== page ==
FCC must protect minority networks from content grab

E. Faye Williams

If it seems too good to be true, it probably is.

Perhaps, nowhere is this more apparent than in the “bargains” offered for sale to consumers of color. From subprime mortgages to payday lending, our history is rife with predatory goods and services offered under the guise of benefitting consumers and small businesses in our communities.

This pattern repeats itself in a new scam called “AllVid” being promoted by Silicon Valley.

If passed, the AllVid rule would require cable and satellite companies to hand over their programming rights to big tech companies like Google or TiVo, who could use it to offer their own video services or devices. Big Tech claims “AllVid” would inject some competition in the market for set-top devices consumers use for satellite and cable television, saving them money on their bills.

But in truth AllVid would disrupt the entire television programming business, and especially small minority and diversity networks and channels and shortchange our communities once again. Thirty members of the Congressional Black Caucus — a majority — recently warned the FCC that AllVid would be a disaster”for consumers and “cause irreparable harm to independent and minority programmers” voicing many of these concerns.

A regulatory fiat by the FCC that would allow big tech to simply poach the programming rights that others have negotiated would devastate minority programmers. Nothing would stop these companies from cherry picking the programs they offer or relegating diversity networks or public, educational, and governmental television to the fringes — a new form of video “redlining” that would leave our communities underserved. Networks like TV One, Revolt TV, BET, and Univision depend upon the audience exposure they receive from being placed near similar programming where their audiences can find them.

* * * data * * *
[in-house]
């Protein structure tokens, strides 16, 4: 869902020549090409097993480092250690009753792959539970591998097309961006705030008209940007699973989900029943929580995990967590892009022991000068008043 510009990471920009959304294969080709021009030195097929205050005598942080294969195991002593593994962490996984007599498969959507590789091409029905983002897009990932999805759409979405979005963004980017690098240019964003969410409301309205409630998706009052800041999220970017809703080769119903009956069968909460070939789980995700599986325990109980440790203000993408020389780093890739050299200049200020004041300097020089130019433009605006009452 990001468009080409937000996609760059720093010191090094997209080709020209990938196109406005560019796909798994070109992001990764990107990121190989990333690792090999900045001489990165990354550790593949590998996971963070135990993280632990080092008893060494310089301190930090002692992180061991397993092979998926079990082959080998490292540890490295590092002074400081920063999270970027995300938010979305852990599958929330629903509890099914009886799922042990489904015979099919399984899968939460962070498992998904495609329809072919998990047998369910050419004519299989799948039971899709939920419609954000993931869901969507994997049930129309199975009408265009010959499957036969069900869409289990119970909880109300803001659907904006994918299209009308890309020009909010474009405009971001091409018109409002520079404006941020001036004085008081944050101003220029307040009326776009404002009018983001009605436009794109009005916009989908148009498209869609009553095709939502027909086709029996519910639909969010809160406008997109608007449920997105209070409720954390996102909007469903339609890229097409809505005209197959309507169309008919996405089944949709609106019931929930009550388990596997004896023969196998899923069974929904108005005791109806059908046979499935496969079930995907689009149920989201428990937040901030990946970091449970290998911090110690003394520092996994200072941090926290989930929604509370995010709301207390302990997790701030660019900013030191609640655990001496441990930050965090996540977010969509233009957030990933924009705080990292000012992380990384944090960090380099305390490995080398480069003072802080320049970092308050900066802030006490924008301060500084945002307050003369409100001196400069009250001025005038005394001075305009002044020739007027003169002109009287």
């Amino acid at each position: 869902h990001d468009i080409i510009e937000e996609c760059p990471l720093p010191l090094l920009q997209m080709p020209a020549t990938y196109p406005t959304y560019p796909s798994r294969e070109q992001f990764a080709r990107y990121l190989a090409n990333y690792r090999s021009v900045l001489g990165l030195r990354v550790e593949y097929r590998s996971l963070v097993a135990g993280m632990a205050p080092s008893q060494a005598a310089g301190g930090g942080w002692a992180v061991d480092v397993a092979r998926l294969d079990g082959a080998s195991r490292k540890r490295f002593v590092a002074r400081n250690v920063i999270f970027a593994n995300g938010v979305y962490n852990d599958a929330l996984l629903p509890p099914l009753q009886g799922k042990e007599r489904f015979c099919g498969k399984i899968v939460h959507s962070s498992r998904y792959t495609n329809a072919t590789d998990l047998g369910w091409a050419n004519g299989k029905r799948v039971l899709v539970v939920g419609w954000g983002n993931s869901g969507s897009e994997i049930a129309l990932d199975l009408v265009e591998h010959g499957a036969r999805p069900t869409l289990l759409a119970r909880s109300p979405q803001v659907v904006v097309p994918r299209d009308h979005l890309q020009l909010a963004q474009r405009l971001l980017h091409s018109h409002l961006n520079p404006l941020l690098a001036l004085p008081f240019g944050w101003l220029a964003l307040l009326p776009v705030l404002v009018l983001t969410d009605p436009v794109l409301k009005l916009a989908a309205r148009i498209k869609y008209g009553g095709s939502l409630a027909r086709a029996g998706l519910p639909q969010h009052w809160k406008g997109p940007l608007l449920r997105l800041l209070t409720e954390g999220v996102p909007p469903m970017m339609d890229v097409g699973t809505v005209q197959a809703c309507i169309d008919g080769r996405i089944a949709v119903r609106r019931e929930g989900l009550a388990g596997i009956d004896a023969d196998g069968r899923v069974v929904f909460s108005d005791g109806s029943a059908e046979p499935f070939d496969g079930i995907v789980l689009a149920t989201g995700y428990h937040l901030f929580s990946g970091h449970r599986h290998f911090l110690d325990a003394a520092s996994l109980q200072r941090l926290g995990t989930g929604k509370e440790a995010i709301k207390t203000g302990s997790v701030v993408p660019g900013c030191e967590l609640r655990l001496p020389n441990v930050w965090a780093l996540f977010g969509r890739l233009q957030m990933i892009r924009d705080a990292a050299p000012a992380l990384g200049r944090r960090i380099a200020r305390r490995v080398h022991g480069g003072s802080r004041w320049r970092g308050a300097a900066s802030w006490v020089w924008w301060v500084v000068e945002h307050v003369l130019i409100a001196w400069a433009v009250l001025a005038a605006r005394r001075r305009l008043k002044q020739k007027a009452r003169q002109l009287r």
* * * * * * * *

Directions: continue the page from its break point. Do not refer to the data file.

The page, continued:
Even more fundamentally, if television networks must simply hand over their programming rights to AllVid tech competitors, the value of those rights will go down precipitously and there will be far less revenue for independent and minority programmers to stay in business.

This would be a challenge for all networks, but small, diversity-focused channels that lack the corporate deep pockets of networks like ESPN or Fox are particularly vulnerable.

Consumers would lose as well, as many of the privacy and safety protections that we have come to take for granted vanish into thin air. Nothing would stop AllVid companies from selling viewers’ individualized television viewing habits to advertisers (just as they do your internet habits today), airing pirated television shows and movies alongside the original, or placing adult entertainment or violent programming next to children’s shows.

The idea that AllVid is needed to facilitate video competition is ridiculous in the age of cord-cutting, where an apps revolution has already made virtually every kind of television you can imagine available on a multitude of devices from phones and tablets to smart TVs and game consoles, as well as dedicated streaming devices like Roku, Apple TV, Google Chromecast, and Amazon Fire. An AllVid mandate would be a giant step in the wrong direction, driving a stake through the heart of this “Golden Age of Television.”

There is a broad consensus that government can and should do more to protect diversity and minority communities from predatory ideas. The last thing we need is for the government to pass sweeping new regulations that benefit the corporate interests of a select few, while threatening the richness and diversity of our vibrant television ecosystem.

E. Faye Williams is national president/CEO of the National Congress of Black Women.